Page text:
Richardson, who has a City pedigree second-to-none, was brought in to give Mike Ashley's company much needed credibility when it floated in February.
Having sold it to a gullible City, he has clearly realised that a leopard never changes its spots and yesterday walked away, claiming he had been 'unable to establish a strong working relationship with the executive team'. The acting chairman, former Blacks boss Simon Bentley, is known to be a close ally of Ashley and a big-name hiring will be necessary to prove that the board does not see the role of chairman as being a management stooge.
Sports Direct is a farce and those analysts who recommended the shares and are now pulling back their recommendations should be ashamed, because it never provided any evidence that it had changed. Finance director Bob Mellors remains slightly less elusive than Lord Lucan, while it is anyone's guess how long the new brokers and PR advisers will last.
No one has ever doubted that Ashley is a hugely talented retailer and one of the great entrepreneurs of our time, but his scant regard for corporate governance means the company should have remained firmly in private hands.
Ashley, of course, won't care as he counts the£900 million he walked away from the float with. But the promises of expansion into the US and of growth that would turn the company into the world's biggest sports retailer now sound hollow indeed.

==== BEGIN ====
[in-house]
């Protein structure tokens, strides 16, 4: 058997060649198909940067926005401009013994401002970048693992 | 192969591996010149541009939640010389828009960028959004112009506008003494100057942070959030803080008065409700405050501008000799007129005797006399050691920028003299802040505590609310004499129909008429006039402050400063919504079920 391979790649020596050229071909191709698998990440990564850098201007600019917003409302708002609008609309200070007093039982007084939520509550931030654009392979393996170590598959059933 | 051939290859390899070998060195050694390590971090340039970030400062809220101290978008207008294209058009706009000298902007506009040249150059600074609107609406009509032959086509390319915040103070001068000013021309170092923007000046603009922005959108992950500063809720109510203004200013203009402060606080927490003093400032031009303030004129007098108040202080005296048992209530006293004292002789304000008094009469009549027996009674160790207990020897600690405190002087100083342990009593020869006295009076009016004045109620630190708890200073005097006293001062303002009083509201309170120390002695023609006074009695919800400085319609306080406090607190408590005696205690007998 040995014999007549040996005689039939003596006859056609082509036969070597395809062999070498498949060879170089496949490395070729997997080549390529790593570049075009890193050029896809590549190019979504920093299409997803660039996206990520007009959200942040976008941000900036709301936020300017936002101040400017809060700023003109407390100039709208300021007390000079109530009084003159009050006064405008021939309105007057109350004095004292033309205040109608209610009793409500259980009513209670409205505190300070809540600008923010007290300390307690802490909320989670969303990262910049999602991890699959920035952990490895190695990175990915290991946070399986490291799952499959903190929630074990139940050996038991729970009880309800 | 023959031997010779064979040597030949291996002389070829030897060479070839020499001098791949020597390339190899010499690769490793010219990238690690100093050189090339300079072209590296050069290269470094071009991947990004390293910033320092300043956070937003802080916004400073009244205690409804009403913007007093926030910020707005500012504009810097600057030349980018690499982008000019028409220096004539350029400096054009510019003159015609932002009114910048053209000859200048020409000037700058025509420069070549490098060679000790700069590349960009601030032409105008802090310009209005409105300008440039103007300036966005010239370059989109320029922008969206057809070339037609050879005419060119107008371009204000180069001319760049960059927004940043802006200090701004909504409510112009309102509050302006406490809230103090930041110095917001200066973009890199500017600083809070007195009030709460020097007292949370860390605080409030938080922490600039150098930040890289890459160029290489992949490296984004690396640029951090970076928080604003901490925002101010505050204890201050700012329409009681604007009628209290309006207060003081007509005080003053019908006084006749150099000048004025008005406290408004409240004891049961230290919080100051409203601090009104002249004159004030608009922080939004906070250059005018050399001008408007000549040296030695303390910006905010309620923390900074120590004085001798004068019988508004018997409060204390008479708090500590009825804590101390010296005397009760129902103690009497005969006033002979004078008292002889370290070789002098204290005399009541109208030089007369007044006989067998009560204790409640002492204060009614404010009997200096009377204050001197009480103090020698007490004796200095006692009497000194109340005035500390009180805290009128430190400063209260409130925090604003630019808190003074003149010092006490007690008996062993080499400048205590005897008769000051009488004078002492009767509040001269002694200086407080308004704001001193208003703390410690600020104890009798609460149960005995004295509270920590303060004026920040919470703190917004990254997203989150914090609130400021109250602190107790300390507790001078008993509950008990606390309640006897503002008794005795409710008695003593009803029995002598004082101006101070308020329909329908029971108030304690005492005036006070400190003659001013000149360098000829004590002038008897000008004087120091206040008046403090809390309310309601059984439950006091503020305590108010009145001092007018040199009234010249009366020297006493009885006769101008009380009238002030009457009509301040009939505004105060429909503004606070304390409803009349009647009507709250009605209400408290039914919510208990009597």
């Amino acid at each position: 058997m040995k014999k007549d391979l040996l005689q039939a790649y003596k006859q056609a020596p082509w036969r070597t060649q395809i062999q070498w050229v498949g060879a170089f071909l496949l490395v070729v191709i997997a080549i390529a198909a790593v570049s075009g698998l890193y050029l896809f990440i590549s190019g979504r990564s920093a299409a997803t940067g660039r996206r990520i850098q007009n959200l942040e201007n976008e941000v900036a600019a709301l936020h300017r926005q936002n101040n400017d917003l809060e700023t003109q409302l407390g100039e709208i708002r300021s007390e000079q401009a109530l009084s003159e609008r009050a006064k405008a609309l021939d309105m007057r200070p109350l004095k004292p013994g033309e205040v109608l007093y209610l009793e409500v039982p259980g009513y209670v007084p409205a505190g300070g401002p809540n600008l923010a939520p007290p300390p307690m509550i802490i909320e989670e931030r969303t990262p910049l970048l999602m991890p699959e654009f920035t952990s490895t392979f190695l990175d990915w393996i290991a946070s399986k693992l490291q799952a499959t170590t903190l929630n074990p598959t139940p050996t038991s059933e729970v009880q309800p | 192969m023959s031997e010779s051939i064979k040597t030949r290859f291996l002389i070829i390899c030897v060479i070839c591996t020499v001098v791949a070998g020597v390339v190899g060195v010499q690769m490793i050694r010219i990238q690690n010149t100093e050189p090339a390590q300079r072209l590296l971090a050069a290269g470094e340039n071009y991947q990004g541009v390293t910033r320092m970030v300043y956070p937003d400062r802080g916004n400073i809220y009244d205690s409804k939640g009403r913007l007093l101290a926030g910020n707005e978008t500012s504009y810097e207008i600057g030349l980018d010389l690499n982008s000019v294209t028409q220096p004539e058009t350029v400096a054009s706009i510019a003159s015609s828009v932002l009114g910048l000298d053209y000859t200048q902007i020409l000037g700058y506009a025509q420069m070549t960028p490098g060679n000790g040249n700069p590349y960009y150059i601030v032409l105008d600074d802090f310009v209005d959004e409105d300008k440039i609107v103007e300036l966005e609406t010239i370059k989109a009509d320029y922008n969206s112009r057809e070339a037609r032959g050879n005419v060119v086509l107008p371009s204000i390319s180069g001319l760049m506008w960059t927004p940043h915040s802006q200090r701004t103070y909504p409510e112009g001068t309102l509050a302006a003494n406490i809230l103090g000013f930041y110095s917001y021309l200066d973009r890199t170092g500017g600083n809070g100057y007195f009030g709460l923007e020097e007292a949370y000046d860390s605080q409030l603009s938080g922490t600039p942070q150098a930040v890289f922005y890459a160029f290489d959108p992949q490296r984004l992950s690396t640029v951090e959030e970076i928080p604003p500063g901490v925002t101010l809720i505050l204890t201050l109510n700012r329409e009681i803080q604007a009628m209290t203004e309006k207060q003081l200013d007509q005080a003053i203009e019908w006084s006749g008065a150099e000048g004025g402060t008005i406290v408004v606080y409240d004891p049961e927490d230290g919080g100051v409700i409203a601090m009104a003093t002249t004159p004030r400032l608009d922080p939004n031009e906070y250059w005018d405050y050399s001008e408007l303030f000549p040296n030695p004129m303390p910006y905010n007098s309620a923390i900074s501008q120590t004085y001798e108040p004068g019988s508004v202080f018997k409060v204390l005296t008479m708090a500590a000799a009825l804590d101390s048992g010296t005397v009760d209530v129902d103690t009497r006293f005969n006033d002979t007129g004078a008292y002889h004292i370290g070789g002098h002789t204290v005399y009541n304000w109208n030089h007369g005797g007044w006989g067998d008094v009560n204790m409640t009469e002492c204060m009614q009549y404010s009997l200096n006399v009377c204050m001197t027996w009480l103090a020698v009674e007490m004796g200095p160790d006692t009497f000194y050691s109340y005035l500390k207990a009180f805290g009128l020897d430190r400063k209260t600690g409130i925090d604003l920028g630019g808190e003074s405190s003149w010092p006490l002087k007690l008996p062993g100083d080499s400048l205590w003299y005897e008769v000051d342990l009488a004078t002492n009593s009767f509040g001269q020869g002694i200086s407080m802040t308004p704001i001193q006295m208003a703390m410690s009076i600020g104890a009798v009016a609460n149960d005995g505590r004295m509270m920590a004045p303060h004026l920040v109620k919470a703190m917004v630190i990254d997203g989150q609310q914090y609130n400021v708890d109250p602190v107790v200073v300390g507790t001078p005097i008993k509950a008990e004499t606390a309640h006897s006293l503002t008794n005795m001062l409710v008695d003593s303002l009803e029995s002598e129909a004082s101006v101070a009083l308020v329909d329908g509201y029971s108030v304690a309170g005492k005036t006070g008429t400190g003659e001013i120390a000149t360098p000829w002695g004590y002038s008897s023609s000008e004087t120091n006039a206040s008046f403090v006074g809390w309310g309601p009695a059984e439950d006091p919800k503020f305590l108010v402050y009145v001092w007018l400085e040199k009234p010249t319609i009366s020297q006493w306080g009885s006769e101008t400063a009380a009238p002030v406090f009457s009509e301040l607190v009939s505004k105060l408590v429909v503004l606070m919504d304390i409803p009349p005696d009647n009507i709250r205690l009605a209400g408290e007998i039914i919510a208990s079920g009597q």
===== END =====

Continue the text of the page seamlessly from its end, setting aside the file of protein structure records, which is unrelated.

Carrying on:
Retail Week's scoop on John Clare's retirement from DSGi caught the company unawares, prompting the hastily put out statement that emerged from its Hemel Hempstead headquarters yesterday.
It has been a tough past year for Clare, with his aggressive internationalisation strategy coming under scrutiny after scandals in France and a poor performance in Italy.
But no-one should ignore the phenomenal change he has wrought at the former Dixons Group. The pace of change in its market has been such that if Clare had failed to take the bold actions he has, it could be in much worse shape than it is today.